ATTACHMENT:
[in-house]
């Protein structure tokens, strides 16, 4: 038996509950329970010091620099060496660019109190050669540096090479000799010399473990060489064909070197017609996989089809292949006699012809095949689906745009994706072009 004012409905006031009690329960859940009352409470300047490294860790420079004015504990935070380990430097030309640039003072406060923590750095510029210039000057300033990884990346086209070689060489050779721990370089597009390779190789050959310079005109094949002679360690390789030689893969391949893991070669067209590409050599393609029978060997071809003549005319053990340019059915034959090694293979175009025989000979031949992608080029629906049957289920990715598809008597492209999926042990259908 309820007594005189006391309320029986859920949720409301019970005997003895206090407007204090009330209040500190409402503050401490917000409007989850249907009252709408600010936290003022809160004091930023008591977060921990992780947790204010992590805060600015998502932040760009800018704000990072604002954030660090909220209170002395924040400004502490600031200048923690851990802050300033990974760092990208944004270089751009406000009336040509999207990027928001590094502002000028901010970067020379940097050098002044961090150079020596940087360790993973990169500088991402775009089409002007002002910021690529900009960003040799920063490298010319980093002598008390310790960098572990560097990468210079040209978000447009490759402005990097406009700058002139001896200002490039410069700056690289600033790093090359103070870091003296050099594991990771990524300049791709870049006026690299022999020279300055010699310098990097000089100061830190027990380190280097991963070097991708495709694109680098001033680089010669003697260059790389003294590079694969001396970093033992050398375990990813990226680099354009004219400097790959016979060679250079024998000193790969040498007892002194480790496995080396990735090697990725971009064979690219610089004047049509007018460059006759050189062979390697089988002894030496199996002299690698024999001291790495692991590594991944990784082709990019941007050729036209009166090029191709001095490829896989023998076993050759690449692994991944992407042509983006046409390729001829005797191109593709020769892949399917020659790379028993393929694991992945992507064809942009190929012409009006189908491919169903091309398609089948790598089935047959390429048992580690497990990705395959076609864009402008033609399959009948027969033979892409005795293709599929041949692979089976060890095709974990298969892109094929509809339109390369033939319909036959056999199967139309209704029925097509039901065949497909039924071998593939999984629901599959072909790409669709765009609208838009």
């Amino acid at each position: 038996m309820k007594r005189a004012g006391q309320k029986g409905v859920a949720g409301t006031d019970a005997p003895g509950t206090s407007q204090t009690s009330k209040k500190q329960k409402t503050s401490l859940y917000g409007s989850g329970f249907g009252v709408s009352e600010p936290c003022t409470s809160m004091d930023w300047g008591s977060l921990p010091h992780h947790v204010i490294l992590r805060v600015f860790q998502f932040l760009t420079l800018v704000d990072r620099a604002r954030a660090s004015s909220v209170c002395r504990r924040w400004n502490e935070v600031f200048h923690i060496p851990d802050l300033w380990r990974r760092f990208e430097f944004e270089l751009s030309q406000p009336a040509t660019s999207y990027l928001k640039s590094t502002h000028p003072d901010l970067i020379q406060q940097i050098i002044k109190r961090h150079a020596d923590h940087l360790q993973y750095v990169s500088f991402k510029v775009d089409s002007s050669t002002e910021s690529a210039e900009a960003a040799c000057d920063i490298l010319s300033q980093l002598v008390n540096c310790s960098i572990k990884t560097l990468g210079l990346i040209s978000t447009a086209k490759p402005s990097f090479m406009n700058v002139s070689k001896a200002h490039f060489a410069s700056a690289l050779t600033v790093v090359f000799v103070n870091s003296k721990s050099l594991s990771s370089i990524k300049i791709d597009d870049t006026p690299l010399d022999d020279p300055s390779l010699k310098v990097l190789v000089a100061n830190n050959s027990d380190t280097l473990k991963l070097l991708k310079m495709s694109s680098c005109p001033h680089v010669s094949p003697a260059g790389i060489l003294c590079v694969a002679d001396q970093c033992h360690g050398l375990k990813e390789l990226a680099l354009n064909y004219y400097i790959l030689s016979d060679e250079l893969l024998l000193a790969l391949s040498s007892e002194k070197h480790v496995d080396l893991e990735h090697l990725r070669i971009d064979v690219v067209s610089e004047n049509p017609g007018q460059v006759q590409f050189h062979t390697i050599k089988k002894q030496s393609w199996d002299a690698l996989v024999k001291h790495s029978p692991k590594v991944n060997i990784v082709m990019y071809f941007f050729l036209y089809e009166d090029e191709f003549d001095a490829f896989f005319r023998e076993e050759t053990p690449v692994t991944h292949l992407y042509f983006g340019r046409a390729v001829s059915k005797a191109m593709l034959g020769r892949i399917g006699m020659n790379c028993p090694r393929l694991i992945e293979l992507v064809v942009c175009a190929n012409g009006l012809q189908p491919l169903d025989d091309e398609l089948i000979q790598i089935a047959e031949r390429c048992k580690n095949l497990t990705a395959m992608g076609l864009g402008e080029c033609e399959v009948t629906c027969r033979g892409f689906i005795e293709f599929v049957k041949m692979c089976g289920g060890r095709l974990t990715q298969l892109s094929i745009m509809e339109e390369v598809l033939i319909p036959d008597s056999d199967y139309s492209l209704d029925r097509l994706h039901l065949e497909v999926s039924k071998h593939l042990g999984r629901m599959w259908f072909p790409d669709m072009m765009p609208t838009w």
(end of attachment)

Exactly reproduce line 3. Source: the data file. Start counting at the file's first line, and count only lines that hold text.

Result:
């Amino acid at each position: 038996m309820k007594r005189a004012g006391q309320k029986g409905v859920a949720g409301t006031d019970a005997p003895g509950t206090s407007q204090t009690s009330k209040k500190q329960k409402t503050s401490l859940y917000g409007s989850g329970f249907g009252v709408s009352e600010p936290c003022t409470s809160m004091d930023w300047g008591s977060l921990p010091h992780h947790v204010i490294l992590r805060v600015f860790q998502f932040l760009t420079l800018v704000d990072r620099a604002r954030a660090s004015s909220v209170c002395r504990r924040w400004n502490e935070v600031f200048h923690i060496p851990d802050l300033w380990r990974r760092f990208e430097f944004e270089l751009s030309q406000p009336a040509t660019s999207y990027l928001k640039s590094t502002h000028p003072d901010l970067i020379q406060q940097i050098i002044k109190r961090h150079a020596d923590h940087l360790q993973y750095v990169s500088f991402k510029v775009d089409s002007s050669t002002e910021s690529a210039e900009a960003a040799c000057d920063i490298l010319s300033q980093l002598v008390n540096c310790s960098i572990k990884t560097l990468g210079l990346i040209s978000t447009a086209k490759p402005s990097f090479m406009n700058v002139s070689k001896a200002h490039f060489a410069s700056a690289l050779t600033v790093v090359f000799v103070n870091s003296k721990s050099l594991s990771s370089i990524k300049i791709d597009d870049t006026p690299l010399d022999d020279p300055s390779l010699k310098v990097l190789v000089a100061n830190n050959s027990d380190t280097l473990k991963l070097l991708k310079m495709s694109s680098c005109p001033h680089v010669s094949p003697a260059g790389i060489l003294c590079v694969a002679d001396q970093c033992h360690g050398l375990k990813e390789l990226a680099l354009n064909y004219y400097i790959l030689s016979d060679e250079l893969l024998l000193a790969l391949s040498s007892e002194k070197h480790v496995d080396l893991e990735h090697l990725r070669i971009d064979v690219v067209s610089e004047n049509p017609g007018q460059v006759q590409f050189h062979t390697i050599k089988k002894q030496s393609w199996d002299a690698l996989v024999k001291h790495s029978p692991k590594v991944n060997i990784v082709m990019y071809f941007f050729l036209y089809e009166d090029e191709f003549d001095a490829f896989f005319r023998e076993e050759t053990p690449v692994t991944h292949l992407y042509f983006g340019r046409a390729v001829s059915k005797a191109m593709l034959g020769r892949i399917g006699m020659n790379c028993p090694r393929l694991i992945e293979l992507v064809v942009c175009a190929n012409g009006l012809q189908p491919l169903d025989d091309e398609l089948i000979q790598i089935a047959e031949r390429c048992k580690n095949l497990t990705a395959m992608g076609l864009g402008e080029c033609e399959v009948t629906c027969r033979g892409f689906i005795e293709f599929v049957k041949m692979c089976g289920g060890r095709l974990t990715q298969l892109s094929i745009m509809e339109e390369v598809l033939i319909p036959d008597s056999d199967y139309s492209l209704d029925r097509l994706h039901l065949e497909v999926s039924k071998h593939l042990g999984r629901m599959w259908f072909p790409d669709m072009m765009p609208t838009w």